So first off, the power adaptor blew, quickly resolved it by switching it out with an older power adaptor which came with the Linksys WAG354G (yes, I actually did like Linksys routers.. till now – eyeing the Asus RT-AC3200). Sometime after, I started noticing strange behaviours with the Facebook app on my Nexus 5 – the news feed would load, but certain images would just end up with an endless loading spinner, and soon after the app would no longer refresh. Switching from WiFi to 4G/LTE got it working fine which was baffling considering everything else works fine on Wifi. Coincidentally, Netflix launched in Australia then and I jumped on the free trial to test it out – however, I got a black screen on the Chromecast and a cryptic error message before I got booted back out to the main Chromecast screen.

Started googling around and initial results were on potentially IPv6 issues. However, looking around my router admin pages had nothing on disabling IPv6 which was baffling as testipv6 says I had an IPv6 IP! More digging then led me to more sites on 6to4 being enabled by default on the router: reddit, chromecast help forum, forum, blog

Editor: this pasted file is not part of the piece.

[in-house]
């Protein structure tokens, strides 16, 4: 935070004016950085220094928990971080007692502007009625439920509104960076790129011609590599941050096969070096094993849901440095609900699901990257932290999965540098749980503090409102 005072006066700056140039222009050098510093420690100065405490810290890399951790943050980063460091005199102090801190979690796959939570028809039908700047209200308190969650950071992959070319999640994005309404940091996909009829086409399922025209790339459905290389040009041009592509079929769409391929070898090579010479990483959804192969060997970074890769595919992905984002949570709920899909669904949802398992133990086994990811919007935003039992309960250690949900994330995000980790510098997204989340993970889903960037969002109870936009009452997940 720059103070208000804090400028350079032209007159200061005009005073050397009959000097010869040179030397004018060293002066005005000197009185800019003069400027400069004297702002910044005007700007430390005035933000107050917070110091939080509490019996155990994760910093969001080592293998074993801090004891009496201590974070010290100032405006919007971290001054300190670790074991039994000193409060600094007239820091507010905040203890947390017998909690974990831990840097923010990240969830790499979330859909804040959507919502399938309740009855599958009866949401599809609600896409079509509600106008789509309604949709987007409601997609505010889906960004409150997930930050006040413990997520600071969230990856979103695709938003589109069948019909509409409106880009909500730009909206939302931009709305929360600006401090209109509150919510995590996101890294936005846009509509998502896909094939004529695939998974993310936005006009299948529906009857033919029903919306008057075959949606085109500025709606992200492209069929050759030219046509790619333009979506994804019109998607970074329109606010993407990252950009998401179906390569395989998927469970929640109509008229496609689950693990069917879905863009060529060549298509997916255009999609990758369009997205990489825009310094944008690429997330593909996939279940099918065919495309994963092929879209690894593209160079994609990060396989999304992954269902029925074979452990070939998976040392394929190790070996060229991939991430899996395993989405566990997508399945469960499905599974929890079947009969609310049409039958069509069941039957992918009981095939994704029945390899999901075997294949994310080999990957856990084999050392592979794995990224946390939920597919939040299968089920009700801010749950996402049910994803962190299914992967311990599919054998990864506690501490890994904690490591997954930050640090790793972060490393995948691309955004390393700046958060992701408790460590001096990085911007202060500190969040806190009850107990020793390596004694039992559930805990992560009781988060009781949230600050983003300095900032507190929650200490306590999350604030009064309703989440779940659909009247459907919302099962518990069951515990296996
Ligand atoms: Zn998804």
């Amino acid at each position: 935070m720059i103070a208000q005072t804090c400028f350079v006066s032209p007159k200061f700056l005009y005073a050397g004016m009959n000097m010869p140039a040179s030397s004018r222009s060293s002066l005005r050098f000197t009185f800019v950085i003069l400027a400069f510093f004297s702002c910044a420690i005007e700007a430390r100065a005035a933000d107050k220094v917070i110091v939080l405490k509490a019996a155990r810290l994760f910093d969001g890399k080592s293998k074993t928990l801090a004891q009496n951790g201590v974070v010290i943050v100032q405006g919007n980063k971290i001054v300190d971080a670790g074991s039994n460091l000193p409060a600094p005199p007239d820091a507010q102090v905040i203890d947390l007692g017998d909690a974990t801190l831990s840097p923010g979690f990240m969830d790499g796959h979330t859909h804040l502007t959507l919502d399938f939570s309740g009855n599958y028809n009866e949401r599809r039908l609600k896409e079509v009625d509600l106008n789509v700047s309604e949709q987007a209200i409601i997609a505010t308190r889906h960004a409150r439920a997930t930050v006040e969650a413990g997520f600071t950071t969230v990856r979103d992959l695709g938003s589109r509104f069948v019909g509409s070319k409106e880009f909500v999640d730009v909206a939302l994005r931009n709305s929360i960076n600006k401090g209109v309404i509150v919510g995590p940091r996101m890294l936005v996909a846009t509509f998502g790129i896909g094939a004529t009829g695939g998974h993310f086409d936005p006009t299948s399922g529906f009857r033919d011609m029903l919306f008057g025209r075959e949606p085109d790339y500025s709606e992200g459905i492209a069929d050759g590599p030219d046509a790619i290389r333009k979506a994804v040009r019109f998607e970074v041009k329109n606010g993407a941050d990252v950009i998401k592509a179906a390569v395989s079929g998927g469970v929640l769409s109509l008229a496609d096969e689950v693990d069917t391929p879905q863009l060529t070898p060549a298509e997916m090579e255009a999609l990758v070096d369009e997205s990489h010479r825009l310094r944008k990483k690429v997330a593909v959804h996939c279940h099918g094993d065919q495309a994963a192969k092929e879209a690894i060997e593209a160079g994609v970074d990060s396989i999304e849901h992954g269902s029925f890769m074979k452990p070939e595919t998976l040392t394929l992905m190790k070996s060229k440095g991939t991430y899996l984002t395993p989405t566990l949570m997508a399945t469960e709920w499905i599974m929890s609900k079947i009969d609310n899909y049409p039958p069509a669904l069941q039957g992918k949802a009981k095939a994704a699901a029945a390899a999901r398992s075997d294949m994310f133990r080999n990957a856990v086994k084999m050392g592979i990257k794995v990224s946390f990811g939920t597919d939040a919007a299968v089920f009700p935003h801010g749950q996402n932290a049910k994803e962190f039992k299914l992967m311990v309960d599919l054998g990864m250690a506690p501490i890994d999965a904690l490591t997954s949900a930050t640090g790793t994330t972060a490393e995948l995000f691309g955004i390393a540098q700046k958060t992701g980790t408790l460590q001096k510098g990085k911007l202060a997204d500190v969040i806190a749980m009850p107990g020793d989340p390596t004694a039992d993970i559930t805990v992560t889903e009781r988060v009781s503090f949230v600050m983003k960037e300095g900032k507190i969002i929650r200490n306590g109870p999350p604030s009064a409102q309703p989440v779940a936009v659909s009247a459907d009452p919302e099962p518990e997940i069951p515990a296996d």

you go to http://your_router’s_ip/System.asp. Set Vista Premium to disabled and the router will stop broadcast 6to4.

That’s pretty much the fix to get everything working as it should. I suppose this doesn’t help with IPv6 adoption, but I would probably stick with just IPv4 and move to IPv6 when I’m able to get a native IPv6 IP from my ISP.

Seems bizarre to have a hidden admin system page for this..

Wrote dynamodump which is a simple backup and restore script for Amazon DynamoDB using boto to work similarly to mysqldump. It is suitable for DynamoDB usages of smaller data volume which do not warrant the usage of AWS Data Pipeline for backup/restores.

It includes features to help with managing backup/restores between various environments (e.g. production, staging, dev). Comments/suggestions to further improve on it are welcomed.

Perhaps a start to more open sourced stuff this year! :)

Loch Ard Gorge